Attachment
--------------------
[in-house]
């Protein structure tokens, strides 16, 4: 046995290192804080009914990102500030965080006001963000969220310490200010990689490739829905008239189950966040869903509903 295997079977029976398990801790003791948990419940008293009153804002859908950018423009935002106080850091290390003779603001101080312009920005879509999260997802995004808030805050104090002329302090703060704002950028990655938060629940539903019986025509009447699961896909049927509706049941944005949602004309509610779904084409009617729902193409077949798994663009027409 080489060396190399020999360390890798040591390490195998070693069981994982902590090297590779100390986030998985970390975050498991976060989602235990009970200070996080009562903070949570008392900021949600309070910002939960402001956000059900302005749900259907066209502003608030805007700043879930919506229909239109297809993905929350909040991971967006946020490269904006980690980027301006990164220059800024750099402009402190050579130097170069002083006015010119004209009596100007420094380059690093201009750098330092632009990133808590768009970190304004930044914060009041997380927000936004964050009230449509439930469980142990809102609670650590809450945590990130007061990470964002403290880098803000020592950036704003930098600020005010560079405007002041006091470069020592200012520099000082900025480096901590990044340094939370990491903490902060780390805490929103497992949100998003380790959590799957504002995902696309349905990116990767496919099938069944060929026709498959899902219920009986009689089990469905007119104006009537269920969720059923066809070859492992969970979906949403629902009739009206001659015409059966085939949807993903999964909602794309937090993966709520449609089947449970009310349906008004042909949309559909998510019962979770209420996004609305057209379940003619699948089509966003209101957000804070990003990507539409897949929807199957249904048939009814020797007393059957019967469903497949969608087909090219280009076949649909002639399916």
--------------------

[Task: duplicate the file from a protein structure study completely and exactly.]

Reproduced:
[in-house]
């Protein structure tokens, strides 16, 4: 046995290192804080009914990102500030965080006001963000969220310490200010990689490739829905008239189950966040869903509903 295997079977029976398990801790003791948990419940008293009153804002859908950018423009935002106080850091290390003779603001101080312009920005879509999260997802995004808030805050104090002329302090703060704002950028990655938060629940539903019986025509009447699961896909049927509706049941944005949602004309509610779904084409009617729902193409077949798994663009027409 080489060396190399020999360390890798040591390490195998070693069981994982902590090297590779100390986030998985970390975050498991976060989602235990009970200070996080009562903070949570008392900021949600309070910002939960402001956000059900302005749900259907066209502003608030805007700043879930919506229909239109297809993905929350909040991971967006946020490269904006980690980027301006990164220059800024750099402009402190050579130097170069002083006015010119004209009596100007420094380059690093201009750098330092632009990133808590768009970190304004930044914060009041997380927000936004964050009230449509439930469980142990809102609670650590809450945590990130007061990470964002403290880098803000020592950036704003930098600020005010560079405007002041006091470069020592200012520099000082900025480096901590990044340094939370990491903490902060780390805490929103497992949100998003380790959590799957504002995902696309349905990116990767496919099938069944060929026709498959899902219920009986009689089990469905007119104006009537269920969720059923066809070859492992969970979906949403629902009739009206001659015409059966085939949807993903999964909602794309937090993966709520449609089947449970009310349906008004042909949309559909998510019962979770209420996004609305057209379940003619699948089509966003209101957000804070990003990507539409897949929807199957249904048939009814020797007393059957019967469903497949969608087909090219280009076949649909002639399916």